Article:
The security industry in Liverpool is now unrecognisable from the days when it was all about hard men and firms fronted by gangsters.
Modern firms like DoorSec and Nation now run a number of the big doors in Liverpool's night time economy – with a reputation for their professionalism and efficiency.
The Security Industry Authority, the body responsible for regulating the industry, stops serious criminals from controlling security companies and from working on doors.
This strict system means doormen who are convicted in court can automatically lose their SIA accreditation.
But it wasn't always this way – and Liverpool's nightlife security industry used to look very different.
Door staff at Liverpool some bars and clubs were once hand picked from gyms and boxing clubs, with bosses taking them on because they knew they could fight.
In January 2019, the ECHO took a look back at the untold story of the city's door wars, straighteners and the criminal influence on many door operations.
It's a story of familiar faces, popular clubs and an area of criminal mayhem which shocked the city.
The good old days?
In the 1970s Liverpool's big nightclubs employed their own doormen. Many were former wrestlers and boxers, who donned tuxedos and manned the door at the weekend.
John Brum, a colourful character, was the perfect example of a 70s doorman. John, who ran the Coconut Grove in Tuebrook, was a very well known Liverpool doorman.
Other famous city centre clubs such as the Blue Angel and She also employed well known characters to run the door at the weekend.
Charlie Seiga, who used to be involved in crime, spoke to the ECHO about the era of the dickybow doorman.
Mr Seiga, who is now a successful author, said: "Famous clubs like the Continental, Odd Spot and Cabaret did not let any riff raff in.
"And the dickybow doormen were all gentleman. But God could they fight if they had to.
"The end of the 70s marked the end of the old school. The drug scene changed Liverpool. A new breed came in, and that meant a new breed of doorman."
The 80s the city saw the formation of the first security companies.
The city's club scene also started to change in the 1980s, with the rise of dance music and acid house.
The Liverpool based Total Control Management Solutions (TCMS) ran the door at Quadrant Park, a giant warehouse on Derby Road in Bootle which was transformed into a dance music venue famous for its 'all nighters.'
The 1980s also saw Liverpool's criminals move away from armed robbery and embrace drug dealing, which led to increased levels violence across the city.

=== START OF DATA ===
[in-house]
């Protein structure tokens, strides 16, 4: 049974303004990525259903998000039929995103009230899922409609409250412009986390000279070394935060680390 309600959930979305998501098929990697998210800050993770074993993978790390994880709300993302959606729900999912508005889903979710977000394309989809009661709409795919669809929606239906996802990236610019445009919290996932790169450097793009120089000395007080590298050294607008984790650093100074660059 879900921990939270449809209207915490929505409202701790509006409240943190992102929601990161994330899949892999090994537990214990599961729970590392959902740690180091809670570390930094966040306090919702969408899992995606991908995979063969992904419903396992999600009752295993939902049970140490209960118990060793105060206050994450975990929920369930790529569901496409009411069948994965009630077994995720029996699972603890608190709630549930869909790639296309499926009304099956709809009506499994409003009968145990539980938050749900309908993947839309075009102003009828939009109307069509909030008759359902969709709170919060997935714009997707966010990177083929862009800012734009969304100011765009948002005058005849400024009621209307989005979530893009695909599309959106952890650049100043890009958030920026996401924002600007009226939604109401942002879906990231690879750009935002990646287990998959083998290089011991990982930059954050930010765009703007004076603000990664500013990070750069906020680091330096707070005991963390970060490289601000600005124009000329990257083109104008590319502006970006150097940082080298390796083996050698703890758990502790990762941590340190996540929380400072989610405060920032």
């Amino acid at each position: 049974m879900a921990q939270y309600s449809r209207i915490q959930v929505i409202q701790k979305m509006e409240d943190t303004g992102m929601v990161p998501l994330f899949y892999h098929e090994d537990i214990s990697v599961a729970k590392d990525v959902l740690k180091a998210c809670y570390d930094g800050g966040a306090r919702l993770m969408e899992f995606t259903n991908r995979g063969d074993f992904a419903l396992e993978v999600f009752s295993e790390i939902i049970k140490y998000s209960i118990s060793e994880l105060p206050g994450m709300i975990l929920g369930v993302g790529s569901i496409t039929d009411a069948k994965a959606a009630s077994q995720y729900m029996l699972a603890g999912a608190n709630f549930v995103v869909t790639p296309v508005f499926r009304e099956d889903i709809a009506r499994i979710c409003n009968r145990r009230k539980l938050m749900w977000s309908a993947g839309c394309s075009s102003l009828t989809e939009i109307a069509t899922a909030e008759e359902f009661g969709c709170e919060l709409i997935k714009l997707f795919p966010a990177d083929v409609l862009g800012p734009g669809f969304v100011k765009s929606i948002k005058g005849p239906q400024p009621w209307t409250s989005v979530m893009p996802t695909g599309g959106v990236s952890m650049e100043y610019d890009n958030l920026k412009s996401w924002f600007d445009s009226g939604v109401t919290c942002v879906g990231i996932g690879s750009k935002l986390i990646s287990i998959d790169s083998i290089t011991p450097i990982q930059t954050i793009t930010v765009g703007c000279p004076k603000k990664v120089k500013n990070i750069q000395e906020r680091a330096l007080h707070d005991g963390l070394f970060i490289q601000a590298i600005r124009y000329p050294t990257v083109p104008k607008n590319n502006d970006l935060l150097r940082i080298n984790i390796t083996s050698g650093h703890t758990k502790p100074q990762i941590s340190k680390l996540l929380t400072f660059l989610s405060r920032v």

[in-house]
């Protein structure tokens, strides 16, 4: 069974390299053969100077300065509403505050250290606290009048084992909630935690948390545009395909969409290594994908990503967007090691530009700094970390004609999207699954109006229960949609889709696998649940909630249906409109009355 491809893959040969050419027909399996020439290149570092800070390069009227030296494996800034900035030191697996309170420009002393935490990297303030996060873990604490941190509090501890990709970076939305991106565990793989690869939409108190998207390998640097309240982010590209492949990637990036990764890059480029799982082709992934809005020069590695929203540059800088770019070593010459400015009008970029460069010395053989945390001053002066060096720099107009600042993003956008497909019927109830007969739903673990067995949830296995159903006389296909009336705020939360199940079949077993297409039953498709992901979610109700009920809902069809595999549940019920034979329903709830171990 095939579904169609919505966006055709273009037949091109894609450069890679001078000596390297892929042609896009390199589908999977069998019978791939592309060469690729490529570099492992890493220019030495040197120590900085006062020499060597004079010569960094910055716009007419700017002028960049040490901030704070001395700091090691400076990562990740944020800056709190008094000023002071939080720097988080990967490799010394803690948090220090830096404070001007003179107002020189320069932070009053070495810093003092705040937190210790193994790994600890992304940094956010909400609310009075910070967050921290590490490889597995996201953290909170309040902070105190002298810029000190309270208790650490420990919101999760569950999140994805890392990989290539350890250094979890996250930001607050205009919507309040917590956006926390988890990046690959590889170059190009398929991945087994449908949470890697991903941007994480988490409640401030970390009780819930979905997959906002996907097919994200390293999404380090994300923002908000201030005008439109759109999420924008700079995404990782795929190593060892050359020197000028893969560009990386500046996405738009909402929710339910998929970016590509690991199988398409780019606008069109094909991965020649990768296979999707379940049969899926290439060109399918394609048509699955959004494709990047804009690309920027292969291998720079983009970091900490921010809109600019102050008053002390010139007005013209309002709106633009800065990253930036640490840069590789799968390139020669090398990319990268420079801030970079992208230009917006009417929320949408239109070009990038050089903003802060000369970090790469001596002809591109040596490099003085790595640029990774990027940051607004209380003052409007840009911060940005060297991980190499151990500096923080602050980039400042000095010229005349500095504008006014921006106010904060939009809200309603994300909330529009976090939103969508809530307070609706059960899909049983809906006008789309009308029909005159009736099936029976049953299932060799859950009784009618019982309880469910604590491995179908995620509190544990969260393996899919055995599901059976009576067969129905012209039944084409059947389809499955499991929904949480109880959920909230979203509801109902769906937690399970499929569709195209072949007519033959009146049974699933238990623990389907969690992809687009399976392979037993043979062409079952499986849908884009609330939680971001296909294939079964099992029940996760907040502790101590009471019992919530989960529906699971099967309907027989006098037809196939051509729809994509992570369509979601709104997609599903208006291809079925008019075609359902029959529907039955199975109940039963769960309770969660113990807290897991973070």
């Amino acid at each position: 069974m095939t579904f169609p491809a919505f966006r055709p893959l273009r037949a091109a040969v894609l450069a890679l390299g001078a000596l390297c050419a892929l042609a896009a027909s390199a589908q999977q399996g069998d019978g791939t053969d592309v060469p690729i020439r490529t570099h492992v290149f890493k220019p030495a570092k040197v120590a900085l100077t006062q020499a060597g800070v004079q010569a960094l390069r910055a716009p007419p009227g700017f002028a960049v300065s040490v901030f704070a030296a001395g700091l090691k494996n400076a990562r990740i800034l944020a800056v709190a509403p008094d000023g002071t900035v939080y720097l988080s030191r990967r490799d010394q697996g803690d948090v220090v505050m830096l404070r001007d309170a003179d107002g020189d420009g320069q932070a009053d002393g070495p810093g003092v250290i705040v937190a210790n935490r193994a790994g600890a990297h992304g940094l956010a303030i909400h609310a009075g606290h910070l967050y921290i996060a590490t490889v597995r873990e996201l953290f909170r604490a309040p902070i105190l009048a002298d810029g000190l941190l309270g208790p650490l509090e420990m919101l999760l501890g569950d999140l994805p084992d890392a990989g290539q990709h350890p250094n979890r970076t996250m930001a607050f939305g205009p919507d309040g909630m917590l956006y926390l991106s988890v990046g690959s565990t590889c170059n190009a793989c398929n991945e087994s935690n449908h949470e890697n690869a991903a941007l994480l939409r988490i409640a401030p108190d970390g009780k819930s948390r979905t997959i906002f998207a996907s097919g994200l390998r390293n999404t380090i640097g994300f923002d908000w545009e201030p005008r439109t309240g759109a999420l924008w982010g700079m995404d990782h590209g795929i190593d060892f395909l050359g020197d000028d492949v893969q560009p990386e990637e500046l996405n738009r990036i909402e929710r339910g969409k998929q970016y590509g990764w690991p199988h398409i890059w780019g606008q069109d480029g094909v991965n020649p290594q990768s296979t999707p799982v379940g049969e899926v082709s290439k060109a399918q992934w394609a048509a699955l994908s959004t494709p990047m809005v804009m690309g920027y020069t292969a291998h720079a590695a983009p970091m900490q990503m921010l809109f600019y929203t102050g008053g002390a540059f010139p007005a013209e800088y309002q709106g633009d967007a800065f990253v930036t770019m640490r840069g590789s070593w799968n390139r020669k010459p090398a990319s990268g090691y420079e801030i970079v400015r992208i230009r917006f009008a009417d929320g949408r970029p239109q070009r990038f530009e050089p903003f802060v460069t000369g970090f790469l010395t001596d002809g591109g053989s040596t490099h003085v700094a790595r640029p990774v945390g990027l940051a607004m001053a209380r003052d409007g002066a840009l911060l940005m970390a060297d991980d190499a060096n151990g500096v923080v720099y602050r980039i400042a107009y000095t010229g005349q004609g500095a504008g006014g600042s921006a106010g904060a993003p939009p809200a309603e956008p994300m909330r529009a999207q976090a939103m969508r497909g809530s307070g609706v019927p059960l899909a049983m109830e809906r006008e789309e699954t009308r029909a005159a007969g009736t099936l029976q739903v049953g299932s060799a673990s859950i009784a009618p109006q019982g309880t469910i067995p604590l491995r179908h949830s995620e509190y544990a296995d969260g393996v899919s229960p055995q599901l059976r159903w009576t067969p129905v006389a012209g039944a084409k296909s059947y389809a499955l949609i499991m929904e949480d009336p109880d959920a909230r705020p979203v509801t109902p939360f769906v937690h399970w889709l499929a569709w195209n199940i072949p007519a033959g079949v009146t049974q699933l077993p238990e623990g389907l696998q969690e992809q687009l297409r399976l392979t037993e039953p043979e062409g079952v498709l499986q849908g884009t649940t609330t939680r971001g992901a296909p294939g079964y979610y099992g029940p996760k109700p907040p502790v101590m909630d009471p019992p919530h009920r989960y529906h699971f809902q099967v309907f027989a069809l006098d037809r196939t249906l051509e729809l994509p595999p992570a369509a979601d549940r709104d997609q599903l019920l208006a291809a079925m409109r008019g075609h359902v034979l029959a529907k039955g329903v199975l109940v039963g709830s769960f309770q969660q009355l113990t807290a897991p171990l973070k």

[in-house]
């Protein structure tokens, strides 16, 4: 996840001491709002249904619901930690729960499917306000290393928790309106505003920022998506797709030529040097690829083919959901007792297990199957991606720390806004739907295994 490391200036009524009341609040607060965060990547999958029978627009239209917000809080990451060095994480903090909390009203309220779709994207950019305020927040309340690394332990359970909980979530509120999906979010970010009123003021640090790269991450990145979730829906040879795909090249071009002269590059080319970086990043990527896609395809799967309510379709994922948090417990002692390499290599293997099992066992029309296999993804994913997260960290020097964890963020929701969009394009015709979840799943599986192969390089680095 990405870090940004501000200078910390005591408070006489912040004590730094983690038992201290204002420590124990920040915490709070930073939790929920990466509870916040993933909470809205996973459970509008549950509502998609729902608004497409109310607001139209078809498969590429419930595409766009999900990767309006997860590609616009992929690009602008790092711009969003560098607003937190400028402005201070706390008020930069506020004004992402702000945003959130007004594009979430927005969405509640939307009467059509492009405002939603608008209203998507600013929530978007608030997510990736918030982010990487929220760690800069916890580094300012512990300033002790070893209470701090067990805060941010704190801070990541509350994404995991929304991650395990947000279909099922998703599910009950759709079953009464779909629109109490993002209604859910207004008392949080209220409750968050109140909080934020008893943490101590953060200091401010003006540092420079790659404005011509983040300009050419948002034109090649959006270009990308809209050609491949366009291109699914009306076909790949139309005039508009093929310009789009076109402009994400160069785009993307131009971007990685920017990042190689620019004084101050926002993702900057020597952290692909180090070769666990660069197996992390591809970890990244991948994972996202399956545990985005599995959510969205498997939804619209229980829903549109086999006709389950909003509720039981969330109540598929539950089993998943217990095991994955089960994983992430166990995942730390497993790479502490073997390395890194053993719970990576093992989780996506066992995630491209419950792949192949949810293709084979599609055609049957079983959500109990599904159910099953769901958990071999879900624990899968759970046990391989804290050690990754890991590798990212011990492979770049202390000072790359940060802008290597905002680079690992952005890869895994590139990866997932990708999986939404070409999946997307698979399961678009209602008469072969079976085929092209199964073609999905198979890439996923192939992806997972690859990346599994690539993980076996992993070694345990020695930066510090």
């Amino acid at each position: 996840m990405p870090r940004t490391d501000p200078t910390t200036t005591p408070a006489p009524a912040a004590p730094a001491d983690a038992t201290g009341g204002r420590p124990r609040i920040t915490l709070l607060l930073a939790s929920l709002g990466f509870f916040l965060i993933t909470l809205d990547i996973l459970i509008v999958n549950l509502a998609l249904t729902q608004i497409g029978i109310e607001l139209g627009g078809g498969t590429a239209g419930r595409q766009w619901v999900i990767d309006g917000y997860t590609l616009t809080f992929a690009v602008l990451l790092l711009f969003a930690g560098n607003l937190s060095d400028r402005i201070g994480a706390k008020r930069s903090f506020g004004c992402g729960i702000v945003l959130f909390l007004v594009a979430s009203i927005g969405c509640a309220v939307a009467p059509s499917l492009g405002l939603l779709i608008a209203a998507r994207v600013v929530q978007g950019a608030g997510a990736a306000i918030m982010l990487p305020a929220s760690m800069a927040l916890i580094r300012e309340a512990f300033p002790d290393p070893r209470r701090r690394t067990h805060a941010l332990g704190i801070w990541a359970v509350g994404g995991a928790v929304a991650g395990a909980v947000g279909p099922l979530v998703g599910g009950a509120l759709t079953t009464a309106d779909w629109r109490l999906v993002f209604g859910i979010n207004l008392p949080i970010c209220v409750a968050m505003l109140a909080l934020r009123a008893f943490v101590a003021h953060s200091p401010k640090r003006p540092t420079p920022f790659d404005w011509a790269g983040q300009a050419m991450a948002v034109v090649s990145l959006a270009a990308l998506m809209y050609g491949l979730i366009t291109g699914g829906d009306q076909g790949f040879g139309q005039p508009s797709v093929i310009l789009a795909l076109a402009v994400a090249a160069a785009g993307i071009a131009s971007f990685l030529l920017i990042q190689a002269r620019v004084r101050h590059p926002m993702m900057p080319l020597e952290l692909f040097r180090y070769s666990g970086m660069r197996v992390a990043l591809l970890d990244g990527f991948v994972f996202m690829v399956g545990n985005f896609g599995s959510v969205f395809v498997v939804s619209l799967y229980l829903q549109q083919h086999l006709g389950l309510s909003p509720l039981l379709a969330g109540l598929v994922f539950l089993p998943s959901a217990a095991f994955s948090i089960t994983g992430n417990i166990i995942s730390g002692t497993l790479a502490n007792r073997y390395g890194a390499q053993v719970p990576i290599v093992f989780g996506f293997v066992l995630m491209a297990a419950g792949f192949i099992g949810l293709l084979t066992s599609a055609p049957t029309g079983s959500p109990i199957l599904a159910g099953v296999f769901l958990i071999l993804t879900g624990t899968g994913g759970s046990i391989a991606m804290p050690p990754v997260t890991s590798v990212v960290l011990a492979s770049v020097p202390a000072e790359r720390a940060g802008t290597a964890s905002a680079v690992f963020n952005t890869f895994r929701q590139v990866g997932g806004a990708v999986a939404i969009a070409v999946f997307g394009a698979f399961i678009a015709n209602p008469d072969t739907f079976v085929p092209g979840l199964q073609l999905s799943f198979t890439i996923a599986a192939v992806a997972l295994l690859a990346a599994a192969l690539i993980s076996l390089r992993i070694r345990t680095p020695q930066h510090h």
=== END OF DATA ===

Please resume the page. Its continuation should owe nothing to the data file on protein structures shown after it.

Aggressive young drug dealers, keen to make a name for themselves, became well known for threatening to kill doormen who refused them entry.
Unfortunately in this era the security industry became associated with crime, criminals and violence.
Many doormen in the past had criminal records, and were employed because security bosses knew they had the ability to fight when required.
In the 90s Liverpool doormen were hand picked from gyms and boxing clubs, unlike today.
And there were gangsters in the background.
In the mid 1990s a new company called Premier Security became a growing force in Liverpool's security industry.
Former Liverpool criminal Joey Owens covered this period of time in a book, Race Wars to Doors Wars.
Owens, linked to far-right politics, described how Premier Security began to take over from TCMS.
Premier ran the door at popular Aintree nightclub Paradox. The Paradox became hugely popular in the 90s and Premier ran a massive door team at the popular club.
Owens described many violent incidents in his book, with Liverpool gangsters like George Bromley fighting with doormen among the shocking moments he recalled.
And he described a major incident in the car park at Quadrant Park, when a well known criminal was forced to drive his Ford Escort Cosworth through a car park barrier, which nearly decapitated the driver and his front seat passenger.
A former Liverpool doorman who once worked at the Alicante club in Speke said: "Former boxer Tony Sinnott was a bit of a force in the Speke area at the time.
"He was a good fighter and always carried a knife. Anyway I caught one of Sinnott's henchmen in the club one night with a knife.
"He was bullying someone with it. I took the knife off him and told him I would maim him if he came in the club again.
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"I later caught up with his boss Tony Sinnott at a petrol station in Halewood. I jumped him as he was filling his car up. I put the nozzle in his mouth and told him that if had any more issues with his crew I would fill him up with unleaded."
Mr Sinnott died in a machine gun attack in 1999. He was 40.
Career criminals linked to door firms
In the 1990s many Liverpool criminals were either directly or indirectly linked to door firms.
Stephen Clarke, from Netherley, was associated with the Premier Security brand. And Everton crook John Haase became involved with a door firm called Big Brother after he was released form prison.
Questions were raised after the ECHO revealed that Big Brother was responsible for the security at Stanley Dock just on the edge of the city centre.